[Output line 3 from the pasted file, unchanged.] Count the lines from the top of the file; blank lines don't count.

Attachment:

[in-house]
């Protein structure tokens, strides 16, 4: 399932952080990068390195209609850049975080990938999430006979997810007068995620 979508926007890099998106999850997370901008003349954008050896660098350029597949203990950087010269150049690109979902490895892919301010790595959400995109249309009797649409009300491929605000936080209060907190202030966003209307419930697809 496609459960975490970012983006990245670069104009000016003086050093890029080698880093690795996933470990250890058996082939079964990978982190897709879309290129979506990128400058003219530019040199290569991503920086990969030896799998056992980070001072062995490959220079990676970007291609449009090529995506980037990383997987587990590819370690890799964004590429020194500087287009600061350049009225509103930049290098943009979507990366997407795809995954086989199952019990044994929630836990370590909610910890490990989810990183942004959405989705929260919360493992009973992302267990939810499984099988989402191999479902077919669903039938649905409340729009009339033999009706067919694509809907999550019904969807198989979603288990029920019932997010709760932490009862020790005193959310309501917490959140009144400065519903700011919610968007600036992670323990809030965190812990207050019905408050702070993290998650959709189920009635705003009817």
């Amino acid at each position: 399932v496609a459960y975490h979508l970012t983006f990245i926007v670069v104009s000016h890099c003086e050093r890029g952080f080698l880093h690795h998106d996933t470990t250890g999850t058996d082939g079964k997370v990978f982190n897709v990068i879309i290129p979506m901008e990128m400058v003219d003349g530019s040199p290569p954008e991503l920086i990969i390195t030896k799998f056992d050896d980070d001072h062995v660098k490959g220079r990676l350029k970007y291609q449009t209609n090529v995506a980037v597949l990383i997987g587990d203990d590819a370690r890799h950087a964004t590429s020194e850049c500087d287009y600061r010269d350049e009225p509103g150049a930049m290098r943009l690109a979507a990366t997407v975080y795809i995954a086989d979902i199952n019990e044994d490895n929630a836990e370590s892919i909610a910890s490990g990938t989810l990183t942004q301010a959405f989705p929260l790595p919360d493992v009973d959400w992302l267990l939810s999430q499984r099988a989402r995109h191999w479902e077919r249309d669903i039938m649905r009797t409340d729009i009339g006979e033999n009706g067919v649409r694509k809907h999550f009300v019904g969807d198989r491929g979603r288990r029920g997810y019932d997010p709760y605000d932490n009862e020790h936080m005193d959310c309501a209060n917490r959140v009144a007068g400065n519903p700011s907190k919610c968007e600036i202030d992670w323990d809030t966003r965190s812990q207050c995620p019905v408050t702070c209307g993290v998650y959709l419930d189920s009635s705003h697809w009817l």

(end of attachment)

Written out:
């Amino acid at each position: 399932v496609a459960y975490h979508l970012t983006f990245i926007v670069v104009s000016h890099c003086e050093r890029g952080f080698l880093h690795h998106d996933t470990t250890g999850t058996d082939g079964k997370v990978f982190n897709v990068i879309i290129p979506m901008e990128m400058v003219d003349g530019s040199p290569p954008e991503l920086i990969i390195t030896k799998f056992d050896d980070d001072h062995v660098k490959g220079r990676l350029k970007y291609q449009t209609n090529v995506a980037v597949l990383i997987g587990d203990d590819a370690r890799h950087a964004t590429s020194e850049c500087d287009y600061r010269d350049e009225p509103g150049a930049m290098r943009l690109a979507a990366t997407v975080y795809i995954a086989d979902i199952n019990e044994d490895n929630a836990e370590s892919i909610a910890s490990g990938t989810l990183t942004q301010a959405f989705p929260l790595p919360d493992v009973d959400w992302l267990l939810s999430q499984r099988a989402r995109h191999w479902e077919r249309d669903i039938m649905r009797t409340d729009i009339g006979e033999n009706g067919v649409r694509k809907h999550f009300v019904g969807d198989r491929g979603r288990r029920g997810y019932d997010p709760y605000d932490n009862e020790h936080m005193d959310c309501a209060n917490r959140v009144a007068g400065n519903p700011s907190k919610c968007e600036i202030d992670w323990d809030t966003r965190s812990q207050c995620p019905v408050t702070c209307g993290v998650y959709l419930d189920s009635s705003h697809w009817l």